[nycphp-talk] It's 2007, and we haven't talked about Shopping Carts since last year

inforequest 1j0lkq002 at
Wed Jan 17 01:35:59 EST 2007

Jon Baer |nyphp dev/internal group use| wrote:

> Probably because the future is in hosted third party web services  
> that do all the work for you? ;-)
> If you look at things like Shopify and Blinksale API it's obvious  
> that they offer 2 well defined things:
> 1. Extremely easy to understand setups for beginners
> 2. Extremely easy to understand APIs for advanced developers
> So the better question would be .. why reinvent the wheel again? ..

I'm not sure it's re-inventing, because of the customizations that are 
needed.  Programmers seem to think in terms of automata, but today a 
good portion of coding is customization that hinders more general 
automation. It can't be both at the same time.

Shopify is not mature enough IMHO. It's great for selling your own 
t-shirts I suppose, but lets' try uploadng a merchant feed to a Shopify 
store. And 3% off the top , with so little accountability for dropped 
sales that might result from service interruptions or whatever. What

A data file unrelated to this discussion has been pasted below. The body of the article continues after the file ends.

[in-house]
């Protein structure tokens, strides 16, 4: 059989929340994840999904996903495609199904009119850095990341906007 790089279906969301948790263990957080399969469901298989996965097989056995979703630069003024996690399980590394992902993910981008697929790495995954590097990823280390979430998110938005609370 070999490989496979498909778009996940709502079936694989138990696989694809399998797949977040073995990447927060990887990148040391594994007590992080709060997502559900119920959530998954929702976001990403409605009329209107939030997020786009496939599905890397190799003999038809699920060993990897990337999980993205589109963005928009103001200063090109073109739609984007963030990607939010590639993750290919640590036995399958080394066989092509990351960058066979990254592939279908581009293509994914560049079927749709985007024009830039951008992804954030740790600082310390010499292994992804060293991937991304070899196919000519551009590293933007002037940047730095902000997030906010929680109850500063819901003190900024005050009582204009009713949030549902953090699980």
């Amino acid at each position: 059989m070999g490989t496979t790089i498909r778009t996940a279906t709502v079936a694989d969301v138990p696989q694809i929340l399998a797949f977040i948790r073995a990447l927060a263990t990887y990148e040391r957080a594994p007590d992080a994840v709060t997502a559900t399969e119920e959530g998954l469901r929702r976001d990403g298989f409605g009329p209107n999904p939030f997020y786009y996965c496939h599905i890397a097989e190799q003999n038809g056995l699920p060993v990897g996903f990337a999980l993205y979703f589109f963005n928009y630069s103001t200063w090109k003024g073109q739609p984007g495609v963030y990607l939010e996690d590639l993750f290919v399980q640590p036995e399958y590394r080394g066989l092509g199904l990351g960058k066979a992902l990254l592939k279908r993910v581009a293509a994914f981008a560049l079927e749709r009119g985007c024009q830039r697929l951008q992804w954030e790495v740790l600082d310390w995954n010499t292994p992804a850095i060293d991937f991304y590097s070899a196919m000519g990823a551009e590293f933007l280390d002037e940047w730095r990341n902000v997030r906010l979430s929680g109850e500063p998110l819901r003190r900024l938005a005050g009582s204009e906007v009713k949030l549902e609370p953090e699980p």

shop can operate on a basis of "a sale is a profit, and no sale is 
simply no profit". We can't. 'No sale' is in fact a loss. I need my 
shopping cart to share that loss, or provide a value that offsets the 
risk of loss based on sound business decision making. Shopify IMHO 
doesn't offer that. Neither does Blinksale. And what about returns? 
These service-based outfits take 3% of the sale... regardless of return 
or even failure for the merchant service to close the deal etc. It's a 
lop-sided deal, but still 3% off the top.

If I spend $2-5k on a cart solution I need it to last N months, and then 
port easily to the NextBigThing. I don't really see any need to spend 
less and get less. I'd spend more to get more, but then the risk of 
change weighs in.

Why re-invent the wheel? Because based on what I am hearing from PHP 
developers, the wheels we have are still kind of square.

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